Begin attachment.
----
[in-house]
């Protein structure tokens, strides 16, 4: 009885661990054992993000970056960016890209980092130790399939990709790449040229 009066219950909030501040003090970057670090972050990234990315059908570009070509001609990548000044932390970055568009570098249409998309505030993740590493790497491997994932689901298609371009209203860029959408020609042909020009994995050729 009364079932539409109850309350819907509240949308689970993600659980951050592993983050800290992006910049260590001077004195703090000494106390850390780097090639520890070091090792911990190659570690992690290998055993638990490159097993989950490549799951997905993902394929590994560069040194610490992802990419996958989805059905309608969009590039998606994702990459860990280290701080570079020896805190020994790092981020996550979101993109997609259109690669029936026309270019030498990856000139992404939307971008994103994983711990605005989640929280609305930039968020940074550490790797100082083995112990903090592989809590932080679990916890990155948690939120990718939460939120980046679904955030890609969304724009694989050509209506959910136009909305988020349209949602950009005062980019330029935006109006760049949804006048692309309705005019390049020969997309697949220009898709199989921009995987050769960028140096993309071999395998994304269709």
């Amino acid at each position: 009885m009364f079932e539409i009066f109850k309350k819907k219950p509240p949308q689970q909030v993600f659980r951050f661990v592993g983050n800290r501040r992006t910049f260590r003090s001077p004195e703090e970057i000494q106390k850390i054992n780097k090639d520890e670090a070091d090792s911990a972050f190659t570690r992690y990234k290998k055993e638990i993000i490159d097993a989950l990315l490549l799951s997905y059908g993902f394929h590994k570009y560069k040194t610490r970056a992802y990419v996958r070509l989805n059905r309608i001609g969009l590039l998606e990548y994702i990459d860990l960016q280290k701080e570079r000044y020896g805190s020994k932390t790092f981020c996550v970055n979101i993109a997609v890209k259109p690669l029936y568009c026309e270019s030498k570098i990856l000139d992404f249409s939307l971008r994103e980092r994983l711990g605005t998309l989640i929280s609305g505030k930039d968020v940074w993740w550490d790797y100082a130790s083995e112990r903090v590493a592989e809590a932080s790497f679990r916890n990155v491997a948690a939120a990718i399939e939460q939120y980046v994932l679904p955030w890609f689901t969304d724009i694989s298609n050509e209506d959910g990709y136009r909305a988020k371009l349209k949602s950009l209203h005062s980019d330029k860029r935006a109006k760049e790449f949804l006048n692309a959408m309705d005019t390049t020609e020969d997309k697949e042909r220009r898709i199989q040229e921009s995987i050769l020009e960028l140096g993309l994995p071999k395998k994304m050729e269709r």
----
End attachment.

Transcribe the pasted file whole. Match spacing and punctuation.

[in-house]
């Protein structure tokens, strides 16, 4: 009885661990054992993000970056960016890209980092130790399939990709790449040229 009066219950909030501040003090970057670090972050990234990315059908570009070509001609990548000044932390970055568009570098249409998309505030993740590493790497491997994932689901298609371009209203860029959408020609042909020009994995050729 009364079932539409109850309350819907509240949308689970993600659980951050592993983050800290992006910049260590001077004195703090000494106390850390780097090639520890070091090792911990190659570690992690290998055993638990490159097993989950490549799951997905993902394929590994560069040194610490992802990419996958989805059905309608969009590039998606994702990459860990280290701080570079020896805190020994790092981020996550979101993109997609259109690669029936026309270019030498990856000139992404939307971008994103994983711990605005989640929280609305930039968020940074550490790797100082083995112990903090592989809590932080679990916890990155948690939120990718939460939120980046679904955030890609969304724009694989050509209506959910136009909305988020349209949602950009005062980019330029935006109006760049949804006048692309309705005019390049020969997309697949220009898709199989921009995987050769960028140096993309071999395998994304269709």
């Amino acid at each position: 009885m009364f079932e539409i009066f109850k309350k819907k219950p509240p949308q689970q909030v993600f659980r951050f661990v592993g983050n800290r501040r992006t910049f260590r003090s001077p004195e703090e970057i000494q106390k850390i054992n780097k090639d520890e670090a070091d090792s911990a972050f190659t570690r992690y990234k290998k055993e638990i993000i490159d097993a989950l990315l490549l799951s997905y059908g993902f394929h590994k570009y560069k040194t610490r970056a992802y990419v996958r070509l989805n059905r309608i001609g969009l590039l998606e990548y994702i990459d860990l960016q280290k701080e570079r000044y020896g805190s020994k932390t790092f981020c996550v970055n979101i993109a997609v890209k259109p690669l029936y568009c026309e270019s030498k570098i990856l000139d992404f249409s939307l971008r994103e980092r994983l711990g605005t998309l989640i929280s609305g505030k930039d968020v940074w993740w550490d790797y100082a130790s083995e112990r903090v590493a592989e809590a932080s790497f679990r916890n990155v491997a948690a939120a990718i399939e939460q939120y980046v994932l679904p955030w890609f689901t969304d724009i694989s298609n050509e209506d959910g990709y136009r909305a988020k371009l349209k949602s950009l209203h005062s980019d330029k860029r935006a109006k760049e790449f949804l006048n692309a959408m309705d005019t390049t020609e020969d997309k697949e042909r220009r898709i199989q040229e921009s995987i050769l020009e960028l140096g993309l994995p071999k395998k994304m050729e269709r």